Pop-Up Book Academy
In an amazingly good interview, Daniel Fuller over at Art21
's blog discusses projects, ideas, and philosophies of social / dialogical / relational art practice with Sam Gould of Red76
Red76 has been organizing workshops, lectures and public dialogues in “non-hierarchical” settings since 2000, most recently working on the Pop-Up Book Academy
, a school which materializes behind the mask of a temporary used book store. The school utilizes the printed form as a means of investigating social politics and its histories past and present. Much of their work has been involved in working with art spaces focused on alterative pedagogy.
Gould charts a brief history of this type of art practice, attributing the social practice
and relational aesthetics
trajectories that emerged in late 90s and into the 2000s to difficult economic times and political conditions (that is, the transition into Bush's presidency). He also tackles the big question, "How is this art?" by attributing the classification of this type of practice as art in the art world (and that art world being defined by museums and galleries) to a kind of laziness by the artists working within it, which is to say that while some of the work presented in this context of social practice isn't necessarily best suited for presentation in a gallery, it becomes a type of necessity to allow it to do just that.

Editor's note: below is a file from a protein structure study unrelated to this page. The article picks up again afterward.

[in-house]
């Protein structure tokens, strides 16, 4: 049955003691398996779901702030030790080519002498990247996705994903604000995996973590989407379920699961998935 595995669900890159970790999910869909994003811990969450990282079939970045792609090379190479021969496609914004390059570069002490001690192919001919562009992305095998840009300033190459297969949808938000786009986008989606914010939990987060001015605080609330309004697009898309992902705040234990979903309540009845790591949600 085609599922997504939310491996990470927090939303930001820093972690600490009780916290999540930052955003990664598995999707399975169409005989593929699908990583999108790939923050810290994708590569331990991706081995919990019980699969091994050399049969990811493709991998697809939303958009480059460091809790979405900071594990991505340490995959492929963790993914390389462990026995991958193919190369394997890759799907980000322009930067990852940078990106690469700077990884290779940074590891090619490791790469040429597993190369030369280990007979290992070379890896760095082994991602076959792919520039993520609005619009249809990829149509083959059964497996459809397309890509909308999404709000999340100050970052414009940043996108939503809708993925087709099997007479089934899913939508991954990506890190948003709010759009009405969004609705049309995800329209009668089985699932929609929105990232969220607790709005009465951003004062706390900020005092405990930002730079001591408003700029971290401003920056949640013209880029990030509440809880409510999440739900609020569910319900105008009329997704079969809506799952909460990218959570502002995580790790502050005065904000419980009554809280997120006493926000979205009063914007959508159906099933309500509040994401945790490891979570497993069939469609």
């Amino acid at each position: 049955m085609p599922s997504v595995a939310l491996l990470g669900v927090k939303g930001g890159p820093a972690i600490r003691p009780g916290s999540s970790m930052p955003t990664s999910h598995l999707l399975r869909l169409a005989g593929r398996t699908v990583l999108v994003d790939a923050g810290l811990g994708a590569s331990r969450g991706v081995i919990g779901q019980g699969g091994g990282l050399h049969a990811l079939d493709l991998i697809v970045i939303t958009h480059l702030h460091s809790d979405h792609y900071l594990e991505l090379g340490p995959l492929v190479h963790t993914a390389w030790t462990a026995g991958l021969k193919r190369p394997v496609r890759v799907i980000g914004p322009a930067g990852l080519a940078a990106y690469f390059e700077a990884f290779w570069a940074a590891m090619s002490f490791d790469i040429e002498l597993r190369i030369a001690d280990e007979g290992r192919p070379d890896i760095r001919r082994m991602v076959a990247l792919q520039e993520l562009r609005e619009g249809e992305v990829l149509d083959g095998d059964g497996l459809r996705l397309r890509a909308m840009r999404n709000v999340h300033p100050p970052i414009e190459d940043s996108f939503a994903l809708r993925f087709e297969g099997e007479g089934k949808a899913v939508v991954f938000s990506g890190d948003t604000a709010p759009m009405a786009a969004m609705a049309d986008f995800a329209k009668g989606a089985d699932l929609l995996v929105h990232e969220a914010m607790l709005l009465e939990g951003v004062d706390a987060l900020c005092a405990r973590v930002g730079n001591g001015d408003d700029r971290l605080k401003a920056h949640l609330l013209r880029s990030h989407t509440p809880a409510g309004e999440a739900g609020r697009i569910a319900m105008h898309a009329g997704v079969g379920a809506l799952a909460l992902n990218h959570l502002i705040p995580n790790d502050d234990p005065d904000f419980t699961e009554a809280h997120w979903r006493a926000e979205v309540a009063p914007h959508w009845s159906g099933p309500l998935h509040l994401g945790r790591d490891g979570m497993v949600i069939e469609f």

In reflecting on the nature of this practice, often enacted through discussions, lectures, workshops, artist talks, seminars, Gould notes that critiques and arguments of their practice often fall into two categories: efficacy (activists), or sincerity (artists). These in particular seem to be somewhat familiar questions.
And, I had to include my favourite line of the whole interview: "You don’t need an object to make it [art]. Art is the space which we define for questioning. Objects, or the lack thereof, are placeholders for ideas and propositions."
Again, it's a great interview and I've only barely skimmed the surface in my quick recap here. It's definitely worth reading if you're even remotely interested in the intersection of art and activism.